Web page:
Gary on… The Second Amendment!

Gary on… The Second Amendment! July 23, 2019

As many of you will know, I wrote a couple of posts recently on the ontology of rights that brought a whole host of gun rights advocates to the blog to splurge their stuff. What was hilarious, and should be a little embarrassing for them, is that I wrote the last one specifically demanding an establishment of the ontological reality of rights and they, to a man, utterly failed to do so, preferring to hijack the thread again with their usual claims about guns and the second amendment in ways unconnected to the intention and content of the post. They simply either did not understand the post or knew that they were on a hiding to nothing and so diverted the conversation.

Essentially, they failed to establish some kind of ontological realism upon which to base the Second Amendment. I mean, really, bloody failed. This is a philosophical blog, amongst other things, and so I was hoping for some philosophy. I was sadly disabused of this hope rather quickly.

Abject failures aside, let me post for you an email I received on the subject of the Second Amendment from Gary. Here it is:

1.  The 2nd amendment serves no purpose in modern times and should be repealed, in that there is no indication that any former King has the where-with-all or desire to attempt to take control of the U.S. The fear that the Founding Fathers had has passed. That ship has sailed, that train has left the station, and they’re not coming back. Also, the form of government that the Founding Fathers set up and is still in place does not exist by force or coercion of the governed, but rather by the consent of the governed, and therefore armed citizens fighting against the oppression of the government would need to be armed with votes, rather than guns.

2.  Should the 2nd amendment continue to stand, it should be enacted in the manner in which the Founding Fathers intended (This will get a little lengthy…).

“A well regulated militia, being necessary to the security of a free State, the right of the people to keep and bear arms, shall not be infringed”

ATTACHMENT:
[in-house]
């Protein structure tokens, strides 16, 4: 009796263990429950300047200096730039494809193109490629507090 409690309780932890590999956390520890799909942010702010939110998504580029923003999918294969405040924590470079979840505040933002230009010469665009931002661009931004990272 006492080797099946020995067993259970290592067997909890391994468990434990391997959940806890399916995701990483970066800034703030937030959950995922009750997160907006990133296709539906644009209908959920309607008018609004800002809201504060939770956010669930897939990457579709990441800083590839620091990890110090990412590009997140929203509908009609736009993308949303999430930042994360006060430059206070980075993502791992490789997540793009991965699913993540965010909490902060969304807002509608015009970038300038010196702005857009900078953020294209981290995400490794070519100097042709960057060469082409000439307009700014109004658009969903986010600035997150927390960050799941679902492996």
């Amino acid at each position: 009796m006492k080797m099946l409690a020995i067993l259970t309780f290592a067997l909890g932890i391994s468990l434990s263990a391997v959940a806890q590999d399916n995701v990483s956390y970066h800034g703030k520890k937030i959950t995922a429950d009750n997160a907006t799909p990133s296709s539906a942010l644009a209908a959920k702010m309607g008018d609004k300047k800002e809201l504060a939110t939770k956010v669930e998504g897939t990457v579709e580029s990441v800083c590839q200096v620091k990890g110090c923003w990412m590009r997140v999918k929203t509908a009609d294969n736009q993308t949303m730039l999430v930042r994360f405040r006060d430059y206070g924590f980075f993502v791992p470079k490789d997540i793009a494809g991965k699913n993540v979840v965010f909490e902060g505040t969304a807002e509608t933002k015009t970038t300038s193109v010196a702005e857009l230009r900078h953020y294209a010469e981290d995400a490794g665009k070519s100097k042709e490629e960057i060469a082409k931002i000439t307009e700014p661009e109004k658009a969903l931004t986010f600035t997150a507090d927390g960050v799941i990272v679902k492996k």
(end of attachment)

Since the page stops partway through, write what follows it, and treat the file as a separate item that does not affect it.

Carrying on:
The Second Amendment commences with: ”A well regulated militia…” What is important to note is that this amendment is first and foremost about militias, and only secondarily about firearms. What was a militia at the time the Constitution was developed? Each state had its own militia, comprised of a military force of 18 – – 45-year-old white males who served as part-time soldiers. The fact that the Second Amendment is primarily about the militia was confirmed in 1939, when the U.S. Supreme Court ruled in U.S. v. Miller, 307 U.S. 174 that the “obvious purpose” of the Second Amendment was to “assure the continuation and render possible the effectiveness” of the state militia. “It must be interpreted and applied with that end in view.” The U.S. Court of Appeals further confirmed this for the Eighth Circuit, when it wrote that the courts “have analyzed the Second Amendment purely in terms of protecting state militias, rather than individual rights.” United States v. Nelson, 859 F.
2d 1318 (1988).

What was “well regulated” about it? Its members were subject to the requirements of training, supplying their own firearms, and engaging in military exercises away from home. It was a form of compulsory military service to the individual state, with the purpose of protecting the resident state, other states, and the new country from outside forces and internal rebellions. Well regulated also meant that the militia was subject to the rule of law, a military discipline with officers and enlisted men, and penalties for disobeying orders. It is interesting to note that Noah Webster’s Dictionary of 1828 defines “militia” as: “…the able bodied men organized into companies, regiments and brigades, with officers of all grades, and required by law to attend military exercises on certain days only, but at other times left to pursue their usual occupations.”

So, upon who did the requirement of regulating the militia fall upon? The answer is: “The national authority,” that is, the Federal Government. And to whom did the responsibility of appointing the officers fall upon? The State Governments. And under who’s prescribed discipline were they to operate? The Congress. How do we know this? Because Alexander Hamilton told us so in the Federalist Papers:

FEDERALIST PAPERS Federalist No. 29 Concerning the Militia-From the Daily Advertiser.Thursday, January 10, 1788
Author: Alexander Hamilton

To the People of the State of New York:
THE power of regulating the militia, and of commanding its services in times of insurrection and invasion are natural incidents to the duties of superintending the common defense, and of watching over the internal peace of the Confederacy.